The video game industry has already made the most out of augmented reality and virtual reality, two advanced technologies that were originally developed for military applications; has the time arrived for the retail and e-commerce sectors to embrace them?
Augmented and virtual reality technologies, respectively known as AR and VR, are indeed making inroads in the retail sector, and their future is very promising. Long before the wildly popular AR mobile game Pokemon Go made its debut, footwear brand Converse was already using The Sampler, an interesting AR app that allowed shoppers to use their smartphone cameras for the purpose of seeing how a pair of sneakers would fit them before heading to the store. In the case of VR, IKEA and Lowe’s have both introduced virtual experiences for shoppers who can don headsets for the purpose of decorating their home interiors; this is a classic example of VR being used to drive store traffic and add excitement to the retail shopping experience.
E-commerce seems to be an even better fit for virtual reality, and this was confirmed last year on Cyber Monday, the online version of Black Friday. Established department stores such as Macy’s are extending deals to Cyber Monday shoppers, but this is a chain that thrives on the opportunity of dazzling customers at their stores. In 2016, thousands of Chinese online shoppers were able to take virtual tours of the legendary Macy’s store in Manhattan; they were able to do so through a smartphone app and a cardboard VR headset pioneered by Google.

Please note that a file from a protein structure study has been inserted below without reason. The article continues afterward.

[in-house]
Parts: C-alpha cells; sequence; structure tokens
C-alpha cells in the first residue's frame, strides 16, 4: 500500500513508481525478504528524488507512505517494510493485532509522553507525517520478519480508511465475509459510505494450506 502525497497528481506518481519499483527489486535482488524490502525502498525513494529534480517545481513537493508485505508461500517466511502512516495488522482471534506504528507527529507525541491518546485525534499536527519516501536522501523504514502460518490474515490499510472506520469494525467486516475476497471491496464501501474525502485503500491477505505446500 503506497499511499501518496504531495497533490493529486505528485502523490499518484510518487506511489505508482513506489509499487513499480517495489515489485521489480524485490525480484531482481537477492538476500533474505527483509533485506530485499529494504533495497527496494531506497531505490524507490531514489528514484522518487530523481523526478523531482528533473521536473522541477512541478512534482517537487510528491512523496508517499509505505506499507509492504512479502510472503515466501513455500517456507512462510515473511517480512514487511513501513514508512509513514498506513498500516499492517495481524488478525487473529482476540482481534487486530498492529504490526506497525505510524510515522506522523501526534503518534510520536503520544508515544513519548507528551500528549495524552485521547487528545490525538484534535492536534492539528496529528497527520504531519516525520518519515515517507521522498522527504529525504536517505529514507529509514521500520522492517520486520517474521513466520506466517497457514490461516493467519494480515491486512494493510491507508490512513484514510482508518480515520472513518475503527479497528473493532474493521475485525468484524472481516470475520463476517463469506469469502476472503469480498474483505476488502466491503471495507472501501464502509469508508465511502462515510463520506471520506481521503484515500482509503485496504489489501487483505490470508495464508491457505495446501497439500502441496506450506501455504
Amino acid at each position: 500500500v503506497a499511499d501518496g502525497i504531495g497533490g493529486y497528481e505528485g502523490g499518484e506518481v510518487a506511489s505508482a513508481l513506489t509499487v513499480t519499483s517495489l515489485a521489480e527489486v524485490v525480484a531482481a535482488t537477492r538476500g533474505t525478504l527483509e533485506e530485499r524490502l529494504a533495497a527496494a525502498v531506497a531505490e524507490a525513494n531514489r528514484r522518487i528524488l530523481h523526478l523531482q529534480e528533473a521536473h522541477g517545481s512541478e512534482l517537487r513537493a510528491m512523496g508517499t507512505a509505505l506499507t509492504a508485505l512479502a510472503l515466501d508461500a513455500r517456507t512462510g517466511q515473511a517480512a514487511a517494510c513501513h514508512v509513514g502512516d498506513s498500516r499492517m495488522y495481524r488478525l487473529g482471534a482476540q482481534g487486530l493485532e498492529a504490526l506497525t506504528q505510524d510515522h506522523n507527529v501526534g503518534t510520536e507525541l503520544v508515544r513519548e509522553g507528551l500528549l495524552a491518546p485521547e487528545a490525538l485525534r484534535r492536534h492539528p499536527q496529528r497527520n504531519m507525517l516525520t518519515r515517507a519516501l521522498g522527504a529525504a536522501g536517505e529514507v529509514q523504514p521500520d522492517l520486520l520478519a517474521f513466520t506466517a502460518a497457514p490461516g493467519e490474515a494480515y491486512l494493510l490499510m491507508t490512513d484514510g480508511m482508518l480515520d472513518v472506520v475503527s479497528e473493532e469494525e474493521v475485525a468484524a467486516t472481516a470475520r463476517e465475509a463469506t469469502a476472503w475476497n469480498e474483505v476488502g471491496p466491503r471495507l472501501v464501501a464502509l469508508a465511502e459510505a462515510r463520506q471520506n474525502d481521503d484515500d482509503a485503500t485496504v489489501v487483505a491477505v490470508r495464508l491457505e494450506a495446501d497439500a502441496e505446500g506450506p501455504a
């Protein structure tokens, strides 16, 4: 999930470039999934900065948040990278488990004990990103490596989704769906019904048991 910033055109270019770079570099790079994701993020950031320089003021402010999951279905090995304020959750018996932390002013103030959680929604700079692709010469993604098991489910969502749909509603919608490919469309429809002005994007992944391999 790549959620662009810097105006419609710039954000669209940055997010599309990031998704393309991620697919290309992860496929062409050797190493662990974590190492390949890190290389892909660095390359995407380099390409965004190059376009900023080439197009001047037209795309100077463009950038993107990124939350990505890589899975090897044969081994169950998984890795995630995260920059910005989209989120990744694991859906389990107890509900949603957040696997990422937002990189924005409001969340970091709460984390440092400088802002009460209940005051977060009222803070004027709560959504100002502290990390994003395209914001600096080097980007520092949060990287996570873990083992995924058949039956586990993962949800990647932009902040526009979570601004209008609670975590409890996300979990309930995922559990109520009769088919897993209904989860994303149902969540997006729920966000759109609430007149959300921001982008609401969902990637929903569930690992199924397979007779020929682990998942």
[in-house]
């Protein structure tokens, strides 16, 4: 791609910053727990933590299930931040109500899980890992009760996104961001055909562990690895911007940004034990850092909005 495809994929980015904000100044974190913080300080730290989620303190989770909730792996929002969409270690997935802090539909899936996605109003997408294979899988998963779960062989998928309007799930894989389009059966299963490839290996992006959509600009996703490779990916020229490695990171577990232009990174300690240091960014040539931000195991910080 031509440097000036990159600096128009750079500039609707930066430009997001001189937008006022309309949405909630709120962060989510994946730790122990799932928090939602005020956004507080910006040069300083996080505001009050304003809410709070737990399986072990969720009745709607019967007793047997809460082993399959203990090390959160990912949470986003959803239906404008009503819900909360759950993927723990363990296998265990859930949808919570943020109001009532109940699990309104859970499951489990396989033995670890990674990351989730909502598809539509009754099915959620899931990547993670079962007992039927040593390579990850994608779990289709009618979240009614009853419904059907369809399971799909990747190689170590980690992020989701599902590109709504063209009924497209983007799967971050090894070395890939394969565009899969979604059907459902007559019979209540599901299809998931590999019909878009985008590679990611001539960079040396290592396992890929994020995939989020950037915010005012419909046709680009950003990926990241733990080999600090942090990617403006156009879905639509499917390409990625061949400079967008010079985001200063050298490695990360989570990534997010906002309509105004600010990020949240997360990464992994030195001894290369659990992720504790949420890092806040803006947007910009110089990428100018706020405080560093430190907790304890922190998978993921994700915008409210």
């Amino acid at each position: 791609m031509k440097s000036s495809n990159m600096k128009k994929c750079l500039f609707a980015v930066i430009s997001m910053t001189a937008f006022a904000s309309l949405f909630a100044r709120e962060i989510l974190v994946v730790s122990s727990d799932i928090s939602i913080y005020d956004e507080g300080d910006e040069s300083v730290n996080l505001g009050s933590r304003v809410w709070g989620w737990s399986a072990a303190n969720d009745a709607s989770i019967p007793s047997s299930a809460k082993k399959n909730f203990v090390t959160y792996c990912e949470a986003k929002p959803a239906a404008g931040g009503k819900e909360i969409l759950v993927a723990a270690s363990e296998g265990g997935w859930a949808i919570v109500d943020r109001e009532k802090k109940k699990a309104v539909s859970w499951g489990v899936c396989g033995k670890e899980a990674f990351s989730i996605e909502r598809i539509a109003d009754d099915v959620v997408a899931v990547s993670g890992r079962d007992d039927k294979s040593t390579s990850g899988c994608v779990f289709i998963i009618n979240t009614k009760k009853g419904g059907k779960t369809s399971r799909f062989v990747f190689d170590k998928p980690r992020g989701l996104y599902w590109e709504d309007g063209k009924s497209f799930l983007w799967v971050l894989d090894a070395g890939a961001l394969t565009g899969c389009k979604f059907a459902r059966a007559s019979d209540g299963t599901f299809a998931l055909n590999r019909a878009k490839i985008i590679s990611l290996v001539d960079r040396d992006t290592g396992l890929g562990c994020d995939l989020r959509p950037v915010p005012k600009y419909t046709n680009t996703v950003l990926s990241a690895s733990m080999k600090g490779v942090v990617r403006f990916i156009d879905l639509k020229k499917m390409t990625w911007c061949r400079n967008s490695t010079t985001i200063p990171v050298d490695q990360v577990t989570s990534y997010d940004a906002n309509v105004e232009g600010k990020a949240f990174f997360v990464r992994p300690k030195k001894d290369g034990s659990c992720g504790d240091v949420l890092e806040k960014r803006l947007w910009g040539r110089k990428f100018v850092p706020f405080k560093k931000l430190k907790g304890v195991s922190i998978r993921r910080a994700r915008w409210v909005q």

With VR, online shoppers can experience e-commerce like never before. On one hand, shoppers want to avoid the Black Friday crowds and still get nice discounts on Cyber Monday; on the other hand, they would like to feel a more meaningful connection to retailers during e-commerce sessions.
Developers of online shopping experiences are very optimistic about the future; in fact, they are already working with providers of host merchant services for the purpose of making electronic payments part of the VR experience.
Online retail giant AliBaba.com has already developed a payment method that involves checking out with head gestures. Japanese merchants have more sophisticated methods in mind: they would like to develop a full VR recreation of a point-of-sale checkout experience, complete with antique registers and charismatic cashiers who tell jokes and engage shoppers in conversation as they pay with their virtual credit or debit cards.